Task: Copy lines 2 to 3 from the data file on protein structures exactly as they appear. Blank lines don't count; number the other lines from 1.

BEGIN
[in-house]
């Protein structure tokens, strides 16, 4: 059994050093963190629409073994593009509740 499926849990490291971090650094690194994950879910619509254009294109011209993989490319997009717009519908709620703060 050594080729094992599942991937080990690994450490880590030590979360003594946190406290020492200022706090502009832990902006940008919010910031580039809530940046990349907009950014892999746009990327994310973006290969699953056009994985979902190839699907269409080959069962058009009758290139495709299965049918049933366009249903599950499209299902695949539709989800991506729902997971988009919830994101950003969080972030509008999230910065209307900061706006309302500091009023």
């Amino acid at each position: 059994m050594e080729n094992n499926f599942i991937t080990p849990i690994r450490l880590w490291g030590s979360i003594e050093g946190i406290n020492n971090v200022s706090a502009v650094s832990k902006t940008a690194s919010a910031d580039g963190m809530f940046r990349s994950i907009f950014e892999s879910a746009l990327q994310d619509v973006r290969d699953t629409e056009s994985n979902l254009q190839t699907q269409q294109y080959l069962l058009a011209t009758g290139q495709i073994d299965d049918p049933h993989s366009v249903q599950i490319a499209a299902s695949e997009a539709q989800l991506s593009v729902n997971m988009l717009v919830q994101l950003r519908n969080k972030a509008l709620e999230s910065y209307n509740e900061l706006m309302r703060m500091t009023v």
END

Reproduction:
């Protein structure tokens, strides 16, 4: 059994050093963190629409073994593009509740 499926849990490291971090650094690194994950879910619509254009294109011209993989490319997009717009519908709620703060 050594080729094992599942991937080990690994450490880590030590979360003594946190406290020492200022706090502009832990902006940008919010910031580039809530940046990349907009950014892999746009990327994310973006290969699953056009994985979902190839699907269409080959069962058009009758290139495709299965049918049933366009249903599950499209299902695949539709989800991506729902997971988009919830994101950003969080972030509008999230910065209307900061706006309302500091009023």
């Amino acid at each position: 059994m050594e080729n094992n499926f599942i991937t080990p849990i690994r450490l880590w490291g030590s979360i003594e050093g946190i406290n020492n971090v200022s706090a502009v650094s832990k902006t940008a690194s919010a910031d580039g963190m809530f940046r990349s994950i907009f950014e892999s879910a746009l990327q994310d619509v973006r290969d699953t629409e056009s994985n979902l254009q190839t699907q269409q294109y080959l069962l058009a011209t009758g290139q495709i073994d299965d049918p049933h993989s366009v249903q599950i490319a499209a299902s695949e997009a539709q989800l991506s593009v729902n997971m988009l717009v919830q994101l950003r519908n969080k972030a509008l709620e999230s910065y209307n509740e900061l706006m309302r703060m500091t009023v």